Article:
Way back in 2000 (that phrase seems so wrong), the debut disc from Mates of State, My Solo Project, was much lauded for its gleeful, rough-around-the-edges take on indie pop. The married duo of Kori Gardner and Jason Hammel propelled themselves forward on rabbit-thump drumming, gleaming keyboards, arching vocal harmonies, and, probably, a pretty decent amount of sugar. Their pop hooks were readily apparent, but there was a charming messiness about the thing, a sincerity that shone through in the fact that this wasn’t lo-fi for effect, that these were two musicians finding their own place, their own sound, and their own potential. Since then, their stock has considerably risen, and with each successive album, those rough edges have been sanded down, little by little. But rather than losing any authenticity, the duo have kept their strengths, all while bolstering their sound with new instrumental flourishes and stronger songwriting to couch those still-powerful hooks in.
To be sure, though, 2008’s Re-Arrange Us did have its missteps (it sounded, somehow, as if that raw, excitable energy had been subdued), but it was still a relatively solid indie pop record. Gardner’s switch to piano from her usual electric organ caught a lot of guff, but, in the end, the songwriting on the album was another step in the right direction, and the addition of bass and cello was an ingenuous use of the studio to flesh out their material. So, in many ways, their new disc, Mountaintops, could be seen as another test of their progress, whether they’ll move further along or catch on the new developments they discovered last time around.
From the opening twinkles of “Palomino”, though, it’s clear that the pair haven’t delved further down the Re-Arrange Us rabbit hole, instead delivering a return to the heavy handfuls of happy chorus that they’d done so well. The skyward soaring, wild, wordless vocal flourish that permeates the track, along with lines about “touching in the backyards of our youth” and how “I’ll never leave you” are pure adrenaline smile-inducers, and the song’s cresting wave structure, complete with wobbly breakdown and stunning pounded drum recovery, is another example of how far they’ve come as writers.
“Maracas” follows, its wonky organ riffs slippery and adorable in a Yo Gabba Gabba sort of way. But when Gardner’s multi-tracked vocals pitch in, the song gains a funky edge, particularly along her upward trilling chorus. Despite the song’s back-and-forth talk about not quite knowing someone the way she’d thought, the closing lines of “I got your back/syncopated breathing” is one of the more deftly straightforward statements of a relationship’s power in recent memory. While it plays into all of the issues that Mates of State haters have (massively joyful, big, indulgent vocal harmonies and cutesy instrumentation), it’s a great song, both lyrically and musically, and should readily please any non-Grinch.
The bombastic, ’80s cartoon nostalgia intro to “Sway” rings out a little too dramatically, Gardner belting out a yelped “oh” a la Zola Jesus. But no matter how cheesy it may be, the married couple harmony of “please sway with me” just sounds so sincere. Even at their musically least interesting (which this song is), the duo’s sincere delivery saves it from being another cheesy nostalgia track. The tom-heavy drums and plinking strings on “Unless I’m Led” are an interesting change of pace, vaguely Andrew Bird-y in tone, while Gardner’s lithe ballad delivery is fluidly framed by Hammel’s more staccato backing. This one-ups the dramatic quotient as well, but really, that’s what Mates of State do best. And exactly to that end, “Total Serendipity” follows immediately after, the piano-driven, Motown-y stomp rushing forward like something out of a cut Grease sock hop scene, at least until it slows itself down, at which time the repeated lines “You’re a pot of gold sitting at a rainbow’s edge/There’s a marigold growing in between your toes” are almost too twee to be true.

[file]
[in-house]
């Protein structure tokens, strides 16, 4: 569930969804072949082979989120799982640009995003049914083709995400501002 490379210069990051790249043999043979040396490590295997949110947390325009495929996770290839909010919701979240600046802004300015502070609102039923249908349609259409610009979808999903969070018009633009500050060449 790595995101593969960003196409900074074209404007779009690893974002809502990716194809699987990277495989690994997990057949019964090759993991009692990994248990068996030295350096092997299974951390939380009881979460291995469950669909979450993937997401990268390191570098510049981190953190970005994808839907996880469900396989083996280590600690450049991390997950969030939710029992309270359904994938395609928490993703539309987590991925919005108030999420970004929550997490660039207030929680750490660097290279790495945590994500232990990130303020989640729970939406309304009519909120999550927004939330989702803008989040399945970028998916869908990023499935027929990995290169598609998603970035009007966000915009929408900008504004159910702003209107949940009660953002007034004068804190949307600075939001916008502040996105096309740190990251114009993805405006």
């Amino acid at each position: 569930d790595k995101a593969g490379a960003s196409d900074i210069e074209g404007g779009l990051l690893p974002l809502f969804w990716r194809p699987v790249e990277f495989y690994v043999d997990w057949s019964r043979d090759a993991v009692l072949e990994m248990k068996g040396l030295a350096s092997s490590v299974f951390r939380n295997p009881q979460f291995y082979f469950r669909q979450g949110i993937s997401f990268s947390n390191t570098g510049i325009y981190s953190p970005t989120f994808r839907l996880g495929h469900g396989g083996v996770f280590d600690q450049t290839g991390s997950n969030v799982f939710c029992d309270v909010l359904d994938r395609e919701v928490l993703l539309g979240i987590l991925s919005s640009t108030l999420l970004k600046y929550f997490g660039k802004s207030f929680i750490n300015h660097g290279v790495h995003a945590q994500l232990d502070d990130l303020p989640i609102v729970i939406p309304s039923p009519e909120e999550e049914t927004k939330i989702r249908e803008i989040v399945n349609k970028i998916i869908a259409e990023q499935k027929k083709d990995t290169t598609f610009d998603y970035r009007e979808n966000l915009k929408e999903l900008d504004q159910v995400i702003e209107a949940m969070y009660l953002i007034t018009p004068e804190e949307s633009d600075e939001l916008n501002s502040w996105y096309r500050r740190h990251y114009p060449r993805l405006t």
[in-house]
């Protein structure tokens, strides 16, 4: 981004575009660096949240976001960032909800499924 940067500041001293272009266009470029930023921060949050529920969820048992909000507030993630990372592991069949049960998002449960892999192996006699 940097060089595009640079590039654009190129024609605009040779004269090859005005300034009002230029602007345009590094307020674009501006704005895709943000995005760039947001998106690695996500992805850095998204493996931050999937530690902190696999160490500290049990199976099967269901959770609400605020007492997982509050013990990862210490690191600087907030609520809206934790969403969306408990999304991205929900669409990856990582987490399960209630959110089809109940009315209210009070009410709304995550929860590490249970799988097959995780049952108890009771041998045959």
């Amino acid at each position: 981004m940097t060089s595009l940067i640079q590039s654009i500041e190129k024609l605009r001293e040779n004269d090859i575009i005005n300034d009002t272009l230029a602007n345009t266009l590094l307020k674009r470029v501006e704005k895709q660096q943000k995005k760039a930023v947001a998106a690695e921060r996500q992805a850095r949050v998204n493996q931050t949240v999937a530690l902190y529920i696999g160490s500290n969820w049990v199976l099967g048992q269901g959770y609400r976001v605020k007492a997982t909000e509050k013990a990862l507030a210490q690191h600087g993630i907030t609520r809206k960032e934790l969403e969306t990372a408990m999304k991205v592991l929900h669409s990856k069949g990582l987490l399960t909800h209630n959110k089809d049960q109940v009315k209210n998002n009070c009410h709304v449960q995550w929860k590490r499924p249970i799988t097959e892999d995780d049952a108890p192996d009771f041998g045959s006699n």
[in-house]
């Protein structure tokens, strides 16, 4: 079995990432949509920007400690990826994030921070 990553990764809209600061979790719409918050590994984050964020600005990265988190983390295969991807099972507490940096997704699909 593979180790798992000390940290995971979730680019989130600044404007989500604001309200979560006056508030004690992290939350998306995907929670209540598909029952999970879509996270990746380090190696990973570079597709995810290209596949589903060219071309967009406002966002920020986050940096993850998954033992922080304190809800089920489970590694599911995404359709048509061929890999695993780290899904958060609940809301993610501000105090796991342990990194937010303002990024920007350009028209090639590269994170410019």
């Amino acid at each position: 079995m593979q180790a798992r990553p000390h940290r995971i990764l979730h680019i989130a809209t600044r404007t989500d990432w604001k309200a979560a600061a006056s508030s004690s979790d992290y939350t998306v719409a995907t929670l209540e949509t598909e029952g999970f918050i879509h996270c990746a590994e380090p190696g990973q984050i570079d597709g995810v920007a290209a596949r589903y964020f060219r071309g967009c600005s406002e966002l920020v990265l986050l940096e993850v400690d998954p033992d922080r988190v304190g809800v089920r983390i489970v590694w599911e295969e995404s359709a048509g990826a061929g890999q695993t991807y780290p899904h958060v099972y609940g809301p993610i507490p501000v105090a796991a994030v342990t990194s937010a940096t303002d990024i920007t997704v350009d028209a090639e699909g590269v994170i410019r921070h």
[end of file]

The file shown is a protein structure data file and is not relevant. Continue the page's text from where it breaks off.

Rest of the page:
The talk of “what a double-mind can do” and the hard work of making music on “Basement Money” could all too easily be read as autobiographical. The repeated chorus of “We wait/We don’t give up” is uplifting enough to fit in with everything else, to be sure, and the talk of selling out and needing to “make a living somehow” concurrent with a love of music is pretty honest-sounding. The snappy rhythm and spotlight synths keep this from being an apology for their success. “At Least I Have You” similarly focuses on what could be taken as real, a story of music and touring replacing lost friendships. The fact remains, adorably, even through the dark, retro synth push, that the two have each other. If that sentiment sounds over-the-top, then Mates of State aren’t a band for you. If instead you’re giggling and aww-ing, then this is right up your alley.
That distinction has been one that runs through Mates of State’s discography, and it’s certainly one that the success of this new disc depends on. As their audience expands and their reach grows larger, it would seem that the cute is welcomed with open arms. Take that undeniably delightful charm, add their increasingly laudable songwriting, and pepper in some wise instrumentation choices, and this makes for a strong album, one that bodes well for more in the future.
Essential Tracks: “Palomino” and “Maracas”